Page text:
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Don’t Count Me Out

The 2018 FIFA World Cup begins on 14 June

by Brian Radcliffe

Suitable for Whole School (Sec)


To encourage us to consider that we always stand a chance of achieving (SEAL theme: Motivation).

Preparation and materials

  • You will need a leader and three readers.


Leader: The 2018 FIFA World Cup is upon us. It’s going to dominate the news for the next few weeks, so let’s give it some consideration. For example, who do you think will end up lifting the coveted FIFA World Cup Trophy?

Reader 1: It’s bound to be Germany. They’ve got the same successful manager they’ve had for a few years. There’s a solid core of experienced players, but some exciting newcomers, too. They’re always hard to beat.

Reader 2: No, I disagree. I think this is the year for a side with flair – like Spain. How can you ignore a nation whose key players are part of the successful Barcelona, Real Madrid and Manchester City squads? I want an entertaining winner like them.

Reader 3: Hold on: what about England? I know we always say this will be our year, and it never is. But with Harry Kane on such great goal-scoring form, I really do believe we’re going to come good.

Leader: Can I interrupt for a moment? No one’s mentioned Panama. Isn’t anyone going to plump for Panama as a possible winner? (Looks around the room, waiting for some support.)

I admit, if we look at the facts, that Panama is a bit of an outsider. This is the first time it has made it to the finals. It has just over four million inhabitants and most people know the country for one main reason: the Panama Canal, the marvel of engineering that links the Atlantic and Pacific Oceans.

Panama’s football team has a FIFA world ranking of 53, yet it has reached the finals this year when other, more celebrated footballing countries have failed. Italy won’t be in Russia. Nor will the Netherlands, Chile, Cameroon, Ghana or the Ivory Coast. They all failed to qualify, whereas Panama succeeded. Panama’s two top goal-scorers have each scored nearly 50 goals and have over 100 caps. They may be insignificant to most football supporters, but who knows what might happen?

On 24 June, Panama play . . . England.

Pause to allow time for thought.

Most people expect England to win the match easily. After all, the gap in ability between the two teams appears to be enormous. However, most people have short memories. There’s another country that has reached the World Cup finals for the first time this year. Can anyone tell me which country it is?

Listen to a range of responses.

Yes, the name of that country is Iceland.

Pause to allow time for thought.

Have the bad memories begun to return for anyone?

For those of you who don’t know what I’m talking about, I’d like to take you back to the last international tournament that England played in, Euro 2016. On 27 June, England met Iceland in the last 16 of the tournament, the first of the knockout rounds. It all began so well, with England taking an early lead through a Wayne Rooney penalty. Then, Iceland struck. Their equalizer came barely two minutes after England’s goal, and their winning goal followed a little over ten minutes later. Iceland hung on under enormous pressure until the final whistle. England were out of the tournament and went home in disgrace. The manager, Roy Hodgson, was forced to resign. The underdog had won.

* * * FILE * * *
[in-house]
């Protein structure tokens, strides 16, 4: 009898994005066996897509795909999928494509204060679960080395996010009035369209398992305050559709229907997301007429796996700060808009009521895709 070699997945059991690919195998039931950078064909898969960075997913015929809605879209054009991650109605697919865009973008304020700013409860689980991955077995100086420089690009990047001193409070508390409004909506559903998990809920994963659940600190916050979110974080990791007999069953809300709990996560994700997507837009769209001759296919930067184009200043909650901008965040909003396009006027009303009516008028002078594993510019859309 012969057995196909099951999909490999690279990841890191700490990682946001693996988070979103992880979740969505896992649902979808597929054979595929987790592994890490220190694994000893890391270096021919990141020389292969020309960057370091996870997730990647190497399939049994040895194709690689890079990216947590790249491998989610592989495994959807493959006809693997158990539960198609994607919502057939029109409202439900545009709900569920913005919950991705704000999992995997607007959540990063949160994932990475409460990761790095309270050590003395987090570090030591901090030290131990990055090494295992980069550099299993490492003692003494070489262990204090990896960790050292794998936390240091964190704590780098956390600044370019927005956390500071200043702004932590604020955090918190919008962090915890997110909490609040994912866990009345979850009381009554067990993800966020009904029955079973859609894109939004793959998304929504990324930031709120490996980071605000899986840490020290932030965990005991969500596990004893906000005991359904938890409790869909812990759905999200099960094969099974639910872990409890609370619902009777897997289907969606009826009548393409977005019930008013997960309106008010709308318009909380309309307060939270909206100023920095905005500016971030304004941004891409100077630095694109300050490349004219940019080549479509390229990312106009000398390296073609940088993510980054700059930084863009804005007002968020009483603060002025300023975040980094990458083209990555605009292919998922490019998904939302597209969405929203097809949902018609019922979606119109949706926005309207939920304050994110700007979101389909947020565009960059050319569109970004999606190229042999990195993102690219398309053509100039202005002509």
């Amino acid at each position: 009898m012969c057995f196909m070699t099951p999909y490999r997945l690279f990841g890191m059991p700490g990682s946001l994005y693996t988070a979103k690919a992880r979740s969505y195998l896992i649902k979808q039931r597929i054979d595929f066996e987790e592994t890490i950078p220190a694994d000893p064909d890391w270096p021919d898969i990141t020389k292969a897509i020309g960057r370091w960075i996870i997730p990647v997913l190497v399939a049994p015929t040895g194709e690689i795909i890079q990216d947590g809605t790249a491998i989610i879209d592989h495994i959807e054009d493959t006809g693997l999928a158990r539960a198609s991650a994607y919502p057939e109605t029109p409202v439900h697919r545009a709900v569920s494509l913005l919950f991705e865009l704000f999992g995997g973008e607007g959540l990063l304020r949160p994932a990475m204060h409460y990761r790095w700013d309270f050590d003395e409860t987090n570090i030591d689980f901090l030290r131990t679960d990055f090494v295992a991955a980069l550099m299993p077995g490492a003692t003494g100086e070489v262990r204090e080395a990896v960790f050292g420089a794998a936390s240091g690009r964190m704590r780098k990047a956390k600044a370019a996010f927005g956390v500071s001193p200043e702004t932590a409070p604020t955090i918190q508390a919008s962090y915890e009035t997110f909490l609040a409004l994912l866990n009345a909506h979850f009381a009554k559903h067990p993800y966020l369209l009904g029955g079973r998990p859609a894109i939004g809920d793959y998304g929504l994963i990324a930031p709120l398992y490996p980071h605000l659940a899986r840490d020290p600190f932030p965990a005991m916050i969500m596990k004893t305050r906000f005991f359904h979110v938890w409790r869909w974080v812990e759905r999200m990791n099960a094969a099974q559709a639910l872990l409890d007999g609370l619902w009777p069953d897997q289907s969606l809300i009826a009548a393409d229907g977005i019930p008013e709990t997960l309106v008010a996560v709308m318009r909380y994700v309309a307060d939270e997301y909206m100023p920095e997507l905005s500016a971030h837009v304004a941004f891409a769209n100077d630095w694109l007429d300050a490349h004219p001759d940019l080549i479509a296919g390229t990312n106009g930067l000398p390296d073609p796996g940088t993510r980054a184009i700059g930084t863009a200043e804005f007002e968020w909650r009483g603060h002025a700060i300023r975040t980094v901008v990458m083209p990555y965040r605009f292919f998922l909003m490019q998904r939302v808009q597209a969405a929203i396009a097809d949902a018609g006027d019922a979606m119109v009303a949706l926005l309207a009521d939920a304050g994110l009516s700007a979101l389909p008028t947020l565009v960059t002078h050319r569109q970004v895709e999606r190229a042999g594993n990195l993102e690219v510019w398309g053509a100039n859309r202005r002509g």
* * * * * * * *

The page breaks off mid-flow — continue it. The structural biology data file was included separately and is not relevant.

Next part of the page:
Time for reflection

Christians believe that Jesus loved the underdog. In fact, Jesus was criticized by the traditional religious authorities because he mixed with the wrong kind of people: the outcasts, the poor and the sick. He raised the profile of women and children in a society where both were often seen as less important. For the leaders of his Church, he chose ordinary working men, not the highly educated elite. He taught that, in the new society that God, his father, was going to establish, those who are last in the queue would be moved to the front and that to be a servant was the most important role of all. Jesus loved the underdog.

In school, in sports teams and even in our families, we all know people who always seem to come out on top. People who always seem to be successful and achieve their targets, people who are popular and confident. However, it’s not like that for most of us. Most of us are not first all the time, we get things wrong and we struggle in some areas. We make stupid mistakes and take wrong decisions. We sometimes feel like we are the underdogs. If we fail enough times, we can be tempted to believe we’ll never be a success. We need to fight against this, to realize that we all have amazing gifts and abilities, and to keep persevering.

Christians believe that God made every person to be different and special. They believe that God cares for everyone who finds themselves overlooked, discounted, undervalued or insignificant. God sees each person as someone with great potential. We won’t win all the time – nobody does. However, we can all have some achievements to be proud of, and we can bounce back from our defeats. We can live in hope.

So, who will you support on 24 June?!

Dear Lord,
Thank you for the support that Jesus offers the underdog.
Remind us of this when we are struggling or feel like we have failed.
Help us to have the confidence to believe that we can achieve.

Publication date: June 2018   (Vol.20 No.6)    Published by SPCK, London, UK.
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